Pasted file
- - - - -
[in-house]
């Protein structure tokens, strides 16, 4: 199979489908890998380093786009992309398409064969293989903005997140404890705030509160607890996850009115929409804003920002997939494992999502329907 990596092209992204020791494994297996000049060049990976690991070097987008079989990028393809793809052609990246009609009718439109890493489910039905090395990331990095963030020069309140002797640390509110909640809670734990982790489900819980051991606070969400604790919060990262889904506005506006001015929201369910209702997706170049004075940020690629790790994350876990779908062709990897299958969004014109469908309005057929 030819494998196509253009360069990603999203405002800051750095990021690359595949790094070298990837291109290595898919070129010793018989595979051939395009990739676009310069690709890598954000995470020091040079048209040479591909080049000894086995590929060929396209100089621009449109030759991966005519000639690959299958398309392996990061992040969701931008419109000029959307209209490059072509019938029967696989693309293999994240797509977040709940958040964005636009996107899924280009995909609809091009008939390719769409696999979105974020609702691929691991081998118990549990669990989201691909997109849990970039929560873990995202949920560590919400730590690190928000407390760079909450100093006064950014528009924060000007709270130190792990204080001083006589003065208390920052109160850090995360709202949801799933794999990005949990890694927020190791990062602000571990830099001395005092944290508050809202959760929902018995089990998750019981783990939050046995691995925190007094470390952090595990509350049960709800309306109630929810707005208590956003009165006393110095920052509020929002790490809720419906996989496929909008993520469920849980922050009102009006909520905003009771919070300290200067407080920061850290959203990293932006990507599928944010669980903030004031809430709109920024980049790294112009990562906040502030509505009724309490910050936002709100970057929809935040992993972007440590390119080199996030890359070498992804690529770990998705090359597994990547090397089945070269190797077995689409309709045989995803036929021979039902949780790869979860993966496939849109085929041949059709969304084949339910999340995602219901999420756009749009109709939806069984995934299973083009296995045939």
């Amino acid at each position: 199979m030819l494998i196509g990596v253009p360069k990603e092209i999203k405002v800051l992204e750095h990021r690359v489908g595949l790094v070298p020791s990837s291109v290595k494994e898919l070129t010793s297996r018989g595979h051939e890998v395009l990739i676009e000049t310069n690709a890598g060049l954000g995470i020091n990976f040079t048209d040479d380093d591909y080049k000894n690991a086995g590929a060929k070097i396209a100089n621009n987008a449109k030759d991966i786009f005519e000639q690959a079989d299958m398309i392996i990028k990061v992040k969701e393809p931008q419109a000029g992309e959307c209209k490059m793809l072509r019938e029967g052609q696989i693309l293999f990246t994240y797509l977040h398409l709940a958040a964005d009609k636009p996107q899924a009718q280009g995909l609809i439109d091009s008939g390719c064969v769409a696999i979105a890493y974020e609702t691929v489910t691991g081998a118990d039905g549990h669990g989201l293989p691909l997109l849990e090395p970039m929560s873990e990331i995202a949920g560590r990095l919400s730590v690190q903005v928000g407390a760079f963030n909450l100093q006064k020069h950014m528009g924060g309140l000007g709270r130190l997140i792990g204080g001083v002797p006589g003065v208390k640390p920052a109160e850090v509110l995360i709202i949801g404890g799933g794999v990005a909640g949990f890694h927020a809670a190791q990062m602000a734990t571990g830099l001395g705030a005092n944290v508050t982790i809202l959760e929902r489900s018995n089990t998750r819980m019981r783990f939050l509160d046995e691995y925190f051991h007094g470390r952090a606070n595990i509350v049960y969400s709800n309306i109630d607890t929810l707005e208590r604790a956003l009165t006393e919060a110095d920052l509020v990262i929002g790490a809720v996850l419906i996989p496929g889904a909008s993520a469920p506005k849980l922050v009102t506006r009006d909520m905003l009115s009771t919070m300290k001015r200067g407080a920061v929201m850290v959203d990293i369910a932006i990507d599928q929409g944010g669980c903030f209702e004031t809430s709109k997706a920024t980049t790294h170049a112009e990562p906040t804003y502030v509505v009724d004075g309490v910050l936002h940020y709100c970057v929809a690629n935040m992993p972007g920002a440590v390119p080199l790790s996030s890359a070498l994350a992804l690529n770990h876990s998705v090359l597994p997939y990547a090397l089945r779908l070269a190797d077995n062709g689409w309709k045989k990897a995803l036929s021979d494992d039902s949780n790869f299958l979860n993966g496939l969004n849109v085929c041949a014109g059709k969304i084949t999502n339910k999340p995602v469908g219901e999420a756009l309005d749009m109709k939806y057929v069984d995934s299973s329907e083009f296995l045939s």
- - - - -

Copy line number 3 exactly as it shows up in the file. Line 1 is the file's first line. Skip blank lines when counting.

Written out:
């Amino acid at each position: 199979m030819l494998i196509g990596v253009p360069k990603e092209i999203k405002v800051l992204e750095h990021r690359v489908g595949l790094v070298p020791s990837s291109v290595k494994e898919l070129t010793s297996r018989g595979h051939e890998v395009l990739i676009e000049t310069n690709a890598g060049l954000g995470i020091n990976f040079t048209d040479d380093d591909y080049k000894n690991a086995g590929a060929k070097i396209a100089n621009n987008a449109k030759d991966i786009f005519e000639q690959a079989d299958m398309i392996i990028k990061v992040k969701e393809p931008q419109a000029g992309e959307c209209k490059m793809l072509r019938e029967g052609q696989i693309l293999f990246t994240y797509l977040h398409l709940a958040a964005d009609k636009p996107q899924a009718q280009g995909l609809i439109d091009s008939g390719c064969v769409a696999i979105a890493y974020e609702t691929v489910t691991g081998a118990d039905g549990h669990g989201l293989p691909l997109l849990e090395p970039m929560s873990e990331i995202a949920g560590r990095l919400s730590v690190q903005v928000g407390a760079f963030n909450l100093q006064k020069h950014m528009g924060g309140l000007g709270r130190l997140i792990g204080g001083v002797p006589g003065v208390k640390p920052a109160e850090v509110l995360i709202i949801g404890g799933g794999v990005a909640g949990f890694h927020a809670a190791q990062m602000a734990t571990g830099l001395g705030a005092n944290v508050t982790i809202l959760e929902r489900s018995n089990t998750r819980m019981r783990f939050l509160d046995e691995y925190f051991h007094g470390r952090a606070n595990i509350v049960y969400s709800n309306i109630d607890t929810l707005e208590r604790a956003l009165t006393e919060a110095d920052l509020v990262i929002g790490a809720v996850l419906i996989p496929g889904a909008s993520a469920p506005k849980l922050v009102t506006r009006d909520m905003l009115s009771t919070m300290k001015r200067g407080a920061v929201m850290v959203d990293i369910a932006i990507d599928q929409g944010g669980c903030f209702e004031t809430s709109k997706a920024t980049t790294h170049a112009e990562p906040t804003y502030v509505v009724d004075g309490v910050l936002h940020y709100c970057v929809a690629n935040m992993p972007g920002a440590v390119p080199l790790s996030s890359a070498l994350a992804l690529n770990h876990s998705v090359l597994p997939y990547a090397l089945r779908l070269a190797d077995n062709g689409w309709k045989k990897a995803l036929s021979d494992d039902s949780n790869f299958l979860n993966g496939l969004n849109v085929c041949a014109g059709k969304i084949t999502n339910k999340p995602v469908g219901e999420a756009l309005d749009m109709k939806y057929v069984d995934s299973s329907e083009f296995l045939s």